Archaeologists Find Ancient Statue

May 11, 2002

ATHENS, Greece –– German archaeologists digging in a Greek burial ground have found a 2,600-year-old statue that appears to be another masterpiece by an acclaimed – but anonymous – ancient artist.

The find – a nearly complete statue of a young man called a “kouros” – bears the stylistic hallmarks of works attributed to a sculptor known only as Dipylos after the neighborhood where his works were found.

“After 140 years of excavations … no one could imagine that a new work by the Dipylos sculptor would come to light. But it happened,” Wolf-Dietrich Niemeier, head of the German archaeological digs in the area, said Friday.

The new statue was discovered in March along with other antiquities, including two lion sculptures and a sphinx, near the Sacred Gate, one of two portals into ancient Athens. The finds date from the Archaic period, which was about 900-510 B.C.

Another Dipylos kouros is at the Metropolitan Museum in New York. The National Archaeological Museum in Athens also has one.

Digs in the area have been going on for more than a century and fragments of several kouros figures have been found. But it is rare to find one as complete as the latest find, which is missing portions of its legs and face.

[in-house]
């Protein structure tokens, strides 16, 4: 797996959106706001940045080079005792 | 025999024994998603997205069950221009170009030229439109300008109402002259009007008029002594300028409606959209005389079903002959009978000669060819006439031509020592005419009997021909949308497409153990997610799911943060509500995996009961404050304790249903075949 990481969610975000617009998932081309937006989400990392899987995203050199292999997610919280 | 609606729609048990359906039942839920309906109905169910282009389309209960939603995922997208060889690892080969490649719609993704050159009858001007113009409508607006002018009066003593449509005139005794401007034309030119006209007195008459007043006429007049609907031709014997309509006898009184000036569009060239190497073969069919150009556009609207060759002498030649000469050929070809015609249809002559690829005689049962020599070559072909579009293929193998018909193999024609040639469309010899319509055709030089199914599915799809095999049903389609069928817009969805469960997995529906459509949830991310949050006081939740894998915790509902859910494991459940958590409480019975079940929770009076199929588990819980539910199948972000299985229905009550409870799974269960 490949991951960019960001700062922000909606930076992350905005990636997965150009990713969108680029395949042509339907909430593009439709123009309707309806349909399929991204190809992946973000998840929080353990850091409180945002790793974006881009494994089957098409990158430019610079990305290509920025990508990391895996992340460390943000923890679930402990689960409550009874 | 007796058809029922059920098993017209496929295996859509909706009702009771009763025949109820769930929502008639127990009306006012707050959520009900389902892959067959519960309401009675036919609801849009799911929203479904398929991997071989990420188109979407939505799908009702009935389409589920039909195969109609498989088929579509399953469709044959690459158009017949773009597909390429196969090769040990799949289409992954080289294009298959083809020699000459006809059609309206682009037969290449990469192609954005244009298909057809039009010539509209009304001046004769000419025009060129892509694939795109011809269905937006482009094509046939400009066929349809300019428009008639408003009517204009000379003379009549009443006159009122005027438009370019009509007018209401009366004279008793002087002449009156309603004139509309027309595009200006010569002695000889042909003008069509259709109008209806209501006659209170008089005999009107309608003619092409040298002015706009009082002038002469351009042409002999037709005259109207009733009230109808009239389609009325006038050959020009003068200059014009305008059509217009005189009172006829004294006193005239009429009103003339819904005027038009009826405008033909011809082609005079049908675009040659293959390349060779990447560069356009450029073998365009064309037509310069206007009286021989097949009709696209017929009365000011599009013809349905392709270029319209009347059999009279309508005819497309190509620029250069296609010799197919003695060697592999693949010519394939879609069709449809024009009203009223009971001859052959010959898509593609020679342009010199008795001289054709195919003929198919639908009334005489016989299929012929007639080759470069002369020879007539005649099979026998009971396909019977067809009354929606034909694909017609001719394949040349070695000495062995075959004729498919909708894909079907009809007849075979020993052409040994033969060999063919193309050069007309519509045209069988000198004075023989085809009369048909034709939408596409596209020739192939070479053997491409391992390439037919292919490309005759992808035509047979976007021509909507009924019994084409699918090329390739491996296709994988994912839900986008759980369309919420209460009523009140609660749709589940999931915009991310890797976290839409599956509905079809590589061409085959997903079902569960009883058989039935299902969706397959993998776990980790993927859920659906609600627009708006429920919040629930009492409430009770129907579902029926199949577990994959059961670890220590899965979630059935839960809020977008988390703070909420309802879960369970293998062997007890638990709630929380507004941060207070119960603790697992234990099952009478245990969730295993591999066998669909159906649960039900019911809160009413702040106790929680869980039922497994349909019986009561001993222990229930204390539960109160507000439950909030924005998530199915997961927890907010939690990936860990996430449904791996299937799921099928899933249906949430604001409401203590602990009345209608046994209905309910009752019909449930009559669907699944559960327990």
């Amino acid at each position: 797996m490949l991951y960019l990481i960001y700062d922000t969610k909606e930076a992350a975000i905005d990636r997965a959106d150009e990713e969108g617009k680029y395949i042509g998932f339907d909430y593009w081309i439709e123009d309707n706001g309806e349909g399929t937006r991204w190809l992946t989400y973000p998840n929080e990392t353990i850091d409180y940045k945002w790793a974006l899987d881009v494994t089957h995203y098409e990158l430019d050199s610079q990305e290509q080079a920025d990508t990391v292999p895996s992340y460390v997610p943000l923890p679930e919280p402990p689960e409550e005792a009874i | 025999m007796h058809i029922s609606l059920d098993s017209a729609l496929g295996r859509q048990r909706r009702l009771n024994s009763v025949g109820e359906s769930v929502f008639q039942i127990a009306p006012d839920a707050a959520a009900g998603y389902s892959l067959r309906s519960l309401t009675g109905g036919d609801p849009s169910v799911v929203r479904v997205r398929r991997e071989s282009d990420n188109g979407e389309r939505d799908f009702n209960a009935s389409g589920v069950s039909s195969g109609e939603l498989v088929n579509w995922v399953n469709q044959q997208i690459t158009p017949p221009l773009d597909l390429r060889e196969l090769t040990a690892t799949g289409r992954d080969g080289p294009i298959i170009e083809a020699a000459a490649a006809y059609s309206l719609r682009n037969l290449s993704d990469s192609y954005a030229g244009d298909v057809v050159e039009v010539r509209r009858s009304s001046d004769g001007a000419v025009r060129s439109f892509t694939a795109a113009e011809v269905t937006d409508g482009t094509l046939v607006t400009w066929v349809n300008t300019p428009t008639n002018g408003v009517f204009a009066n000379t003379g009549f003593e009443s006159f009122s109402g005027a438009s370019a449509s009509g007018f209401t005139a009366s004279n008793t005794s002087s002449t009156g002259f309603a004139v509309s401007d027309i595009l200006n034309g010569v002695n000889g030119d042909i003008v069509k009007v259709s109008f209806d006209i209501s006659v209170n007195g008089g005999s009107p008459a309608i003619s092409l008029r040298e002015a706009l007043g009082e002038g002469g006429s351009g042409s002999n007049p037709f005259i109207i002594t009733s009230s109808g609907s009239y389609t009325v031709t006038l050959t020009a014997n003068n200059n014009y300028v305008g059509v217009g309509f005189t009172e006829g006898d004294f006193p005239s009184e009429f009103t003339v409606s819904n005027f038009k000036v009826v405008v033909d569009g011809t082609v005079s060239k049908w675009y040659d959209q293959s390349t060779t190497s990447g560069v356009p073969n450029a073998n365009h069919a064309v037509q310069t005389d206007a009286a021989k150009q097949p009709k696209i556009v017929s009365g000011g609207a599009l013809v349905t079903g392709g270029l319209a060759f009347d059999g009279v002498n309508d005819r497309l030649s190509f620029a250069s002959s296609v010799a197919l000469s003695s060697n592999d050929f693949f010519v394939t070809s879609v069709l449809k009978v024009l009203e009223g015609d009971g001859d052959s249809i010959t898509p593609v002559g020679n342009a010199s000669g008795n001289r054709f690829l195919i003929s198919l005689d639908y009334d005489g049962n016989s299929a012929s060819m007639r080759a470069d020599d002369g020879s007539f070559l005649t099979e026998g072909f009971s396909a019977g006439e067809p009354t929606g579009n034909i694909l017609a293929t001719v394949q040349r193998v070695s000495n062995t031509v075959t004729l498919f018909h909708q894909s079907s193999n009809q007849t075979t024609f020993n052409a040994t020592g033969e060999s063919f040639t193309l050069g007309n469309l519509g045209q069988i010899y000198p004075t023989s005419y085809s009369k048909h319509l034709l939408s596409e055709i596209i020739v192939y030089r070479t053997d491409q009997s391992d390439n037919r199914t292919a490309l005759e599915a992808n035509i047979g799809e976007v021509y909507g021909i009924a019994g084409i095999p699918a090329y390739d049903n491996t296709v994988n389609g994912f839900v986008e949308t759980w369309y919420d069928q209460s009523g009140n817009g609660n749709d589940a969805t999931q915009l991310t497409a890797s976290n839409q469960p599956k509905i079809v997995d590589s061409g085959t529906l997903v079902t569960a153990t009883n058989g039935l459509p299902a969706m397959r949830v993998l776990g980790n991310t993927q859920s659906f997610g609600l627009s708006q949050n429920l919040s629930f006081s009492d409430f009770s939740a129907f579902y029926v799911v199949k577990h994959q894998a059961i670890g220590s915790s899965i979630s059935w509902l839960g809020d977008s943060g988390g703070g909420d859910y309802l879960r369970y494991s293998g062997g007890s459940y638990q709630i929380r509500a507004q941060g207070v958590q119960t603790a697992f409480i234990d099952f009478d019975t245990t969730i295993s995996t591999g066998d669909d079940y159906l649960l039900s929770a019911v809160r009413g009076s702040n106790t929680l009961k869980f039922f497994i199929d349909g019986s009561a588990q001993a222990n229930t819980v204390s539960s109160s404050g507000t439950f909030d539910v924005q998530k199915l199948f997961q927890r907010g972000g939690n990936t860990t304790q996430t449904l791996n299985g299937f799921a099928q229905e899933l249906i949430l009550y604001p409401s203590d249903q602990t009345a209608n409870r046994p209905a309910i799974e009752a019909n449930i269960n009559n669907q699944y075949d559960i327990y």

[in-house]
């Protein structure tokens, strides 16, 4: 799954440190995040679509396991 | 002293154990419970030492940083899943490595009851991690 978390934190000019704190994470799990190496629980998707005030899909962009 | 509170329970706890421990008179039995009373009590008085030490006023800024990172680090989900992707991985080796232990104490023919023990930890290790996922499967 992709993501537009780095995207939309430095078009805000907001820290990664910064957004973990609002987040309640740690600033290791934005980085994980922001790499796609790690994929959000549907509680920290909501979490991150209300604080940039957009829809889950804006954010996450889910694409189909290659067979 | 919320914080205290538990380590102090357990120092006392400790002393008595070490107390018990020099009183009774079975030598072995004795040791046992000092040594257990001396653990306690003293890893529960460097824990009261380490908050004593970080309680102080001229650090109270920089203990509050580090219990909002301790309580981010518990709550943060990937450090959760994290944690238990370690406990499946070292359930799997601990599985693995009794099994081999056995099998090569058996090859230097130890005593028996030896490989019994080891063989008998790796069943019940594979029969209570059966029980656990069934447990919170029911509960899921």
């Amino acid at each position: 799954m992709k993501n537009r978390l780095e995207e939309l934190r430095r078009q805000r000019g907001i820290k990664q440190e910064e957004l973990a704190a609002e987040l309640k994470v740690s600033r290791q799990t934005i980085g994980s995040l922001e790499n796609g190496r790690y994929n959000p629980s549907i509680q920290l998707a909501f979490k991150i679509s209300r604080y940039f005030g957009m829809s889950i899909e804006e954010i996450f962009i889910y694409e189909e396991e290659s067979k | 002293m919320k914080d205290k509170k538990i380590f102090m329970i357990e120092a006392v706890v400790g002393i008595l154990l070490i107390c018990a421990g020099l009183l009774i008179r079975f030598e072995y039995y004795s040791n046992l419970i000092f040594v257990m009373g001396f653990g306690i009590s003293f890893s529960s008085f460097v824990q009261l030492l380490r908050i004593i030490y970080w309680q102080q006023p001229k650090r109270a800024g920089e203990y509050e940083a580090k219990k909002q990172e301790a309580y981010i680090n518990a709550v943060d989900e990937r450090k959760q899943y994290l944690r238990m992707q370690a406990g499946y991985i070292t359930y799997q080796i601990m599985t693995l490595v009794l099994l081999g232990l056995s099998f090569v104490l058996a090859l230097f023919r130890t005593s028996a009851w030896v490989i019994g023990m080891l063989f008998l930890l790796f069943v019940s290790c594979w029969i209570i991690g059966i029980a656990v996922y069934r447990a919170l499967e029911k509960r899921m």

Similarities in facial features, hair and body type among all the finds have led experts to believe they were created by the same artist or workshop.

Niemeier said the newly uncovered statue has striking similarities to the Dipylos work in New York. When it was complete, the statue may have stood as tall as 6 feet 6 inches tall.

“This find is important … Greece, which is a vast archaeological area, provides and will always provide the joy of this kind of discovery,” said Culture Minister Evangelos Venizelos.

Kouros are sculptures of standing young men, typically with one leg slightly forward. Their original use or meaning is unknown. Some were later used as building material for roadways, presumably after they lost their cultural significance.

The sphinx dates back to 560 B.C. and is the twin of one found in 1907. One of the two lions was found in fragments, but the other was intact, Niemeier said.